When you hear about deadly air pollution, your mind is likely to turn to smog filled cityscapes and congested highways. Cities in India and China have become iconic for air pollution challenges and the health impacts they bring.
But city-dwellers in India and China are not the only ones facing worrying levels of air pollution. From Senegal to Peru, millions of people breathe polluted air every day, suffering a range of health implications. In 2012, an estimated 3.7 million people died from diseases brought on by breathing polluted air. And air pollution is not limited to big cities. Add to that pollution from household sources like cook stoves and heating, and that number goes up to about 7 million, according to the World Health Organization. The impact of pollution is felt across families, cities and societies in terms of health costs, impaired quality of life, lost productivity and missed economic opportunities.
A new World Bank report, Clean Air and Healthy Lungs: Enhancing the World Bank’s Approach to Air Quality Management, examines the Bank’s own experience working with developing countries to improve air quality over a decade, so that the institution and developing countries are better prepared to tackle this major challenge in the future.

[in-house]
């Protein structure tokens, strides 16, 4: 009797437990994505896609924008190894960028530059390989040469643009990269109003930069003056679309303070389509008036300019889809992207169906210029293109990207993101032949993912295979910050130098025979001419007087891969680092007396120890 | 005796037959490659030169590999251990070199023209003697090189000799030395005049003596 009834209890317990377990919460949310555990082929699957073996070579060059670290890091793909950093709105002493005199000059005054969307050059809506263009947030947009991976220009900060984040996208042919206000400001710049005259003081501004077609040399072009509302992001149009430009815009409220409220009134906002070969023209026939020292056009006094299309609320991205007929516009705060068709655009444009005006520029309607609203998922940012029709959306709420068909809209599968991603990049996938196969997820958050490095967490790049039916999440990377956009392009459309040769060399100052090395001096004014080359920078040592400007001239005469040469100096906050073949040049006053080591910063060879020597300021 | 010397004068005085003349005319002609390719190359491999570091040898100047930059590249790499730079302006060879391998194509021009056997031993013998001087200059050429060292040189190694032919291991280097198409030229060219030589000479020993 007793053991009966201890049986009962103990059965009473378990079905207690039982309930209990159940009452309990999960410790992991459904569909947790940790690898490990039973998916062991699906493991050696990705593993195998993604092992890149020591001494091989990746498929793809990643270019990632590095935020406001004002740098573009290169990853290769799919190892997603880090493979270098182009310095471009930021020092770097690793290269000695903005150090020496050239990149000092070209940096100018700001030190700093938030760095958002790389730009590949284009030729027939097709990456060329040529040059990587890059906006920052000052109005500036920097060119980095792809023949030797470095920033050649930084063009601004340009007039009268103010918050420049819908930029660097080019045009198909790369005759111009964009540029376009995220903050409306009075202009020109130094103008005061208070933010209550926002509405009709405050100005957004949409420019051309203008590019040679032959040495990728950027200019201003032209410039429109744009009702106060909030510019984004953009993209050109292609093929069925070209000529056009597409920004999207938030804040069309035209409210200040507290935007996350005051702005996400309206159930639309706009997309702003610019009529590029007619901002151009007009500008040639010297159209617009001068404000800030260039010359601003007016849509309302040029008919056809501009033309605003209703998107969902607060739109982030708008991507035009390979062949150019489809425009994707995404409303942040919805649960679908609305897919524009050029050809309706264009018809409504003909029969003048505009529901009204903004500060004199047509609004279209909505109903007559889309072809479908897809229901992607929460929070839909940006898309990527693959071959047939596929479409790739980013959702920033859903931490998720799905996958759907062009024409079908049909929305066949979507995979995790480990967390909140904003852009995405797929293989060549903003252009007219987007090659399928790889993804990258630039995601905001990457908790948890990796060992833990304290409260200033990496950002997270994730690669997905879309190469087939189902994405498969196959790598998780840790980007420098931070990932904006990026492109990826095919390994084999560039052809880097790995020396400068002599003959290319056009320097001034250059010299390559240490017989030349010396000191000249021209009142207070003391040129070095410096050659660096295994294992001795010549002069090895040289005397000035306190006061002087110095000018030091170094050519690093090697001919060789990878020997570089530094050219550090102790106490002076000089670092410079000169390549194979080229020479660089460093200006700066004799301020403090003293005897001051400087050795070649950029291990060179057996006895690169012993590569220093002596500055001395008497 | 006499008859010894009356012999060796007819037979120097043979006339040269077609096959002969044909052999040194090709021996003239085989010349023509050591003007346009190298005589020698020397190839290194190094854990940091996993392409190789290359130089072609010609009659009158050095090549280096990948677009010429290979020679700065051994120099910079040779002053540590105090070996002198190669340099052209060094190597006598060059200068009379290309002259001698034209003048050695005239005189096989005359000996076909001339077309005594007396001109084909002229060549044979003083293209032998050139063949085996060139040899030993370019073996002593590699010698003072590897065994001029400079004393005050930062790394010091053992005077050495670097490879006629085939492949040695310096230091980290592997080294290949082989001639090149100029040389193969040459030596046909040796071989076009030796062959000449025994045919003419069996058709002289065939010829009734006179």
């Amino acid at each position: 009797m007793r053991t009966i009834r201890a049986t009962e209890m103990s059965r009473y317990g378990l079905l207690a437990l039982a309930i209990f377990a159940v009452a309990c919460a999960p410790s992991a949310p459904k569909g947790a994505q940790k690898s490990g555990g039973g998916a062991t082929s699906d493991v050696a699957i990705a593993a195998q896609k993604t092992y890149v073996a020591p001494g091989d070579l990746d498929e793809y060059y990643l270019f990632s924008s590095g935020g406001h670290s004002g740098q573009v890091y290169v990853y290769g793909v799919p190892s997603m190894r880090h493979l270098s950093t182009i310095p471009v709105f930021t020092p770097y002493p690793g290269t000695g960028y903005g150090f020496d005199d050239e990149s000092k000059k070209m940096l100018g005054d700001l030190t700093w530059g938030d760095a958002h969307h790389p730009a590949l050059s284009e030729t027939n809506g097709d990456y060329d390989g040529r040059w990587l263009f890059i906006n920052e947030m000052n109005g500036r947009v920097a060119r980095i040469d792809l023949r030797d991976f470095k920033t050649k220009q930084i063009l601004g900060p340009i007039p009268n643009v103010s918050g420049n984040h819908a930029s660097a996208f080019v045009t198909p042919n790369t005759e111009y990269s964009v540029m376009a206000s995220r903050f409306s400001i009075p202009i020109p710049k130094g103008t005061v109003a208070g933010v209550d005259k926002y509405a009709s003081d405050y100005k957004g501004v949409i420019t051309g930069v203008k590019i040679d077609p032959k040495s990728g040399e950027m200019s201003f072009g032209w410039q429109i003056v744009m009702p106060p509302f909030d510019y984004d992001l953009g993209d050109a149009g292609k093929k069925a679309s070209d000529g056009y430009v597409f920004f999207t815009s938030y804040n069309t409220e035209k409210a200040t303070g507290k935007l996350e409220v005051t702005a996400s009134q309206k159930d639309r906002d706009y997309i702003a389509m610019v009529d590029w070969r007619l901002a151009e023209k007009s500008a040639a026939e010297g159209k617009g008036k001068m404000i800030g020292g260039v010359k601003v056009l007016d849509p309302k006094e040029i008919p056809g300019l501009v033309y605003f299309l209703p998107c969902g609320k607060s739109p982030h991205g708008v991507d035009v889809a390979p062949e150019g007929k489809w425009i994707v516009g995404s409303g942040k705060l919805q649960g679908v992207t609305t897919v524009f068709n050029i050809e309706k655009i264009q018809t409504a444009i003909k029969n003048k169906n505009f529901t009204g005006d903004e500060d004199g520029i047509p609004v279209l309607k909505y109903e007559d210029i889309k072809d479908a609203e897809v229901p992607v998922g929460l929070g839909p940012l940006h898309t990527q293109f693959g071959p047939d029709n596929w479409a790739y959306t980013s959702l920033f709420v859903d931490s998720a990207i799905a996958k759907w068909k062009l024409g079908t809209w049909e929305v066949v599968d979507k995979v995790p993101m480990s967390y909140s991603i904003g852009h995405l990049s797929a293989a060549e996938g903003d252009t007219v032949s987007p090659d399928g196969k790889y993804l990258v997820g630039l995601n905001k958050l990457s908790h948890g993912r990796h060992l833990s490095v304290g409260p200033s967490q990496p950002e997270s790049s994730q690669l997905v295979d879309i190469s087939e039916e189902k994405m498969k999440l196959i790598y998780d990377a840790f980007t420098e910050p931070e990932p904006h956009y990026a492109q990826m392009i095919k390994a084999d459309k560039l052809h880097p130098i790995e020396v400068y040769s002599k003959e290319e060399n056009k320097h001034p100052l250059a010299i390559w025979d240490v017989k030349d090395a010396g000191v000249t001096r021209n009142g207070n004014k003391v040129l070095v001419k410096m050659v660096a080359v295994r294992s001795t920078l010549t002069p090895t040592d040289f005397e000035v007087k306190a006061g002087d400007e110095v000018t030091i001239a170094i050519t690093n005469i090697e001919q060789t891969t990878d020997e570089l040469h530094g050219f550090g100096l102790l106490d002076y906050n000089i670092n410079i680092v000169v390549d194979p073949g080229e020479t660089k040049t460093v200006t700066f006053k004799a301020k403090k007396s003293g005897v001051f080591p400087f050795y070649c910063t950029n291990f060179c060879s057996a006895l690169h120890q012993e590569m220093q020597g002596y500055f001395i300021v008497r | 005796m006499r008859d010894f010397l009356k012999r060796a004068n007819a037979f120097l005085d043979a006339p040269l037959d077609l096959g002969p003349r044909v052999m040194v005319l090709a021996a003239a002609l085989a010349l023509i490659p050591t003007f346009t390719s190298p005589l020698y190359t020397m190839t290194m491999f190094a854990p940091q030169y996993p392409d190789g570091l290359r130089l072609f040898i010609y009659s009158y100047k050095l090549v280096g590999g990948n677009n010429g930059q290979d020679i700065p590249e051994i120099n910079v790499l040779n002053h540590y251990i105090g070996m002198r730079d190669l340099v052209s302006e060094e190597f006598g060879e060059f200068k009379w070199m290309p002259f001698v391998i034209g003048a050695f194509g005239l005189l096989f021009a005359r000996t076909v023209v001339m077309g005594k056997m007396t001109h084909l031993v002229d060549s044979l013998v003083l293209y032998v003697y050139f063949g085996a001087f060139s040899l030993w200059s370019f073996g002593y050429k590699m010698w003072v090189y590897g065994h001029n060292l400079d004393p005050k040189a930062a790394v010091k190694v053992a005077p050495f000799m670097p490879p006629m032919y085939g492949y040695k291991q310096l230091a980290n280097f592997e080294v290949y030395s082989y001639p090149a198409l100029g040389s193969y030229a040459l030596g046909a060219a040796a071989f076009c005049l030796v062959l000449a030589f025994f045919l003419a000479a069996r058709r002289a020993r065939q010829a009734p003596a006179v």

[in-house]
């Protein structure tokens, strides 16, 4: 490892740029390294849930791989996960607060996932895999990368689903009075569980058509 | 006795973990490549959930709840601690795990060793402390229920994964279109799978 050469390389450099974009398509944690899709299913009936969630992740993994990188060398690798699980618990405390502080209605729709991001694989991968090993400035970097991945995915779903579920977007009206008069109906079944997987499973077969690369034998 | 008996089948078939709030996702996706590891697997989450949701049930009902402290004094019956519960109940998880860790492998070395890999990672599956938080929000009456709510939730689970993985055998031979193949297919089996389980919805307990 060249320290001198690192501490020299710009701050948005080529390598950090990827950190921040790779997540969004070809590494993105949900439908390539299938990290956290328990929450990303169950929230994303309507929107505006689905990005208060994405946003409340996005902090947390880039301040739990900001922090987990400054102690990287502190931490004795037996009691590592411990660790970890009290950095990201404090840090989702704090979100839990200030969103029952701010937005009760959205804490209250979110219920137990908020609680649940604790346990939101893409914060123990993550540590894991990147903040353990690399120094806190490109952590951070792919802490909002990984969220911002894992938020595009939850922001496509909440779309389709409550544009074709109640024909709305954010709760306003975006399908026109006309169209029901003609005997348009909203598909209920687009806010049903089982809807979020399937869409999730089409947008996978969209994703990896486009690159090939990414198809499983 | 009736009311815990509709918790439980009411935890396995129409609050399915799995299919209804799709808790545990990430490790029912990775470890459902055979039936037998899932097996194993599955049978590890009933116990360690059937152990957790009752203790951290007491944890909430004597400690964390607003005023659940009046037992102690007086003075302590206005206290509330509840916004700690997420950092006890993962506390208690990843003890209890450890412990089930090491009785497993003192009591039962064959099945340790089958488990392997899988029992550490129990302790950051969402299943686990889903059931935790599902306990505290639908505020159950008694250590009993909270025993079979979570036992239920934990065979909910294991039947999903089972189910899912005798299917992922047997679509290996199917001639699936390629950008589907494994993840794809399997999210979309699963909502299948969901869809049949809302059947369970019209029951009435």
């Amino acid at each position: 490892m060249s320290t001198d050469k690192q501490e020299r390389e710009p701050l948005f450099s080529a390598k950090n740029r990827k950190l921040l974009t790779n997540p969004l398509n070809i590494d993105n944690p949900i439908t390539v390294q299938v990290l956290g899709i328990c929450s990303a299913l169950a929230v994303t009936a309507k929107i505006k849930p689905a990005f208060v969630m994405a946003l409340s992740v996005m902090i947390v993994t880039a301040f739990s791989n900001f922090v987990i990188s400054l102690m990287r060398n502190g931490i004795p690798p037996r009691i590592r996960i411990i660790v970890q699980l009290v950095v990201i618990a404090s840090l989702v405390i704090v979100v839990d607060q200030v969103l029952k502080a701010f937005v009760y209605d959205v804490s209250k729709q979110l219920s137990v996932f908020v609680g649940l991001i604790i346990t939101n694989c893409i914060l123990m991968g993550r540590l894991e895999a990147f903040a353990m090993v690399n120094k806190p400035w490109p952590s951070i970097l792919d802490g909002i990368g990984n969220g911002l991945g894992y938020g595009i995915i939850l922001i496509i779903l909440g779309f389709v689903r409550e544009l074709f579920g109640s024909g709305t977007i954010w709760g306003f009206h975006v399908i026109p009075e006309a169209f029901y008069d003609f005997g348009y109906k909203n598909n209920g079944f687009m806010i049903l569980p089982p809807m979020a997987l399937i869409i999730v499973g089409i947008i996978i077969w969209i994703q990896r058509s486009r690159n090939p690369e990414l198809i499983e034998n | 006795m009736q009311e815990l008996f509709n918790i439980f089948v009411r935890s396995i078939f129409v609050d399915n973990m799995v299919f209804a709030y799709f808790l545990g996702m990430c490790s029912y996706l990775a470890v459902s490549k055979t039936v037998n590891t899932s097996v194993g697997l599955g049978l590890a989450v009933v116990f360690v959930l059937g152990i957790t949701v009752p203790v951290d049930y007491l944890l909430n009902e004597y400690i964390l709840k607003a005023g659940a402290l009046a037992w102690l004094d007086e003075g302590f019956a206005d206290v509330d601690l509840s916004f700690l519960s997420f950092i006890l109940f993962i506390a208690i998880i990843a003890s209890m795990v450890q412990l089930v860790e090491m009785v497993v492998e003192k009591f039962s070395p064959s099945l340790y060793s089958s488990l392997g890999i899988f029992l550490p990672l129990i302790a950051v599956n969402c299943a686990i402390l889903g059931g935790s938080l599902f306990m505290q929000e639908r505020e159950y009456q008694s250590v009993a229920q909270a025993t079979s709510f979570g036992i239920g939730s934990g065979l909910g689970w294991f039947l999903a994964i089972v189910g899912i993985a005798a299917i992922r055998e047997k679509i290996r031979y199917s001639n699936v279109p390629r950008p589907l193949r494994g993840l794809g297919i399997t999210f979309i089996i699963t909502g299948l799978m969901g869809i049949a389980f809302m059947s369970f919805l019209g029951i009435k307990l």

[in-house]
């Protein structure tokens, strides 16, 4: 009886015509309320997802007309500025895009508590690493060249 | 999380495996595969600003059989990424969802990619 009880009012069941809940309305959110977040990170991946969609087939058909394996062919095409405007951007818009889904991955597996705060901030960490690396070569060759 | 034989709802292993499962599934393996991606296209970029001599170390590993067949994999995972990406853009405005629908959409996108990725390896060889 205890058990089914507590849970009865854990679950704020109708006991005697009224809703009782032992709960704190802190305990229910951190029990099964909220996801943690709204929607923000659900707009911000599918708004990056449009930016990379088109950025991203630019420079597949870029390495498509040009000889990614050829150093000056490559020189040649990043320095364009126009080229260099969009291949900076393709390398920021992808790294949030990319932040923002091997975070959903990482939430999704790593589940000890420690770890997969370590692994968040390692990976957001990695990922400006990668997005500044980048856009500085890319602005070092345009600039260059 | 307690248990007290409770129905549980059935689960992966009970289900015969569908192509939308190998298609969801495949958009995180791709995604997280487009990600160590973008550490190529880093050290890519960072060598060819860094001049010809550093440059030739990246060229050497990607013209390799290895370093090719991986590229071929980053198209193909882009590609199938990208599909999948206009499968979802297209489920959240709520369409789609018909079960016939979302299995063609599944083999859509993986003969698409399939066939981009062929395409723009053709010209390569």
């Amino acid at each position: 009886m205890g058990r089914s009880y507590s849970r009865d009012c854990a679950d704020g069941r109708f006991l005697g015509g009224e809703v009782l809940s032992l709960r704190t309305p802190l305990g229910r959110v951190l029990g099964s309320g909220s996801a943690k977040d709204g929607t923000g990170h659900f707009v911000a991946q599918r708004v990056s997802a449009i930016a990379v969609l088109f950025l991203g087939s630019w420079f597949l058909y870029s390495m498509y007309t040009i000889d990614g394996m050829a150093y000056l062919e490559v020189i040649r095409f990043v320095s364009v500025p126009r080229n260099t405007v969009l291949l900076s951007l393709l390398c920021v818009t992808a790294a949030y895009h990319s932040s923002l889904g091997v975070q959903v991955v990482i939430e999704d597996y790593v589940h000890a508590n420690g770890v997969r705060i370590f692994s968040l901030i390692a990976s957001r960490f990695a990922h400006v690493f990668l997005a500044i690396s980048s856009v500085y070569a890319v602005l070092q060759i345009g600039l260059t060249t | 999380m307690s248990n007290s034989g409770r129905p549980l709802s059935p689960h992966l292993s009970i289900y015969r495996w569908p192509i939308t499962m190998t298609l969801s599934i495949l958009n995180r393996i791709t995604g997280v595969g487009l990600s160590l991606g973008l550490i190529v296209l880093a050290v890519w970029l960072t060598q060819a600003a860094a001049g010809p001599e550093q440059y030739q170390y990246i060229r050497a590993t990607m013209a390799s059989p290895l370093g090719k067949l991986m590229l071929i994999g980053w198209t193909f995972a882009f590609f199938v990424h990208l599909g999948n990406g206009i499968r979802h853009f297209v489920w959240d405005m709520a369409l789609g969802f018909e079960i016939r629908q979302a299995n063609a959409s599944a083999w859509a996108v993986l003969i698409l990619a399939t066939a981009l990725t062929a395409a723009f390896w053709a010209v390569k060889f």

The report comes on the heels of the formation of a Pollution Management and Environmental Health program whose focus is to help developing countries reduce pollution and build healthier and more economically stable communities. The Bank recently commissioned a review of its methodology for estimating the cost of air pollution damages that will provide stronger evidence for action on pollution. The Bank is also a partner of advocacy and knowledge sharing coalitions, such as the Global Alliance on Health and Pollution and the Climate and Clean Air Coalition, that seek to advance better understanding of pollution challenges and effective solutions.
Africa to join Asia?
Most people would say that pollution is probably the worst in Asia – and for good reason. The majority of the top 50 cities with the highest ambient air pollution concentration are in Asia based on the WHO’s 2014 air pollution database. But cities like Dakar in Senegal and the Delta cities in Egypt are also among the top 50, and Lagos, Nigeria, and Accra, Ghana, are not far behind.
“We need a proactive approach to addressing air pollution in Africa to avoid preventable deaths,” said Yewande Awe, World Bank Senior Environmental Engineer, who led the report. “We need to act now rather than responding to this crisis over time or when polluting patterns are locked into place.” The urban population of the continent is expected to triple to 1.23 billion between 2010 and 2050 – which means one in five people in the urbanized world will be in Africa.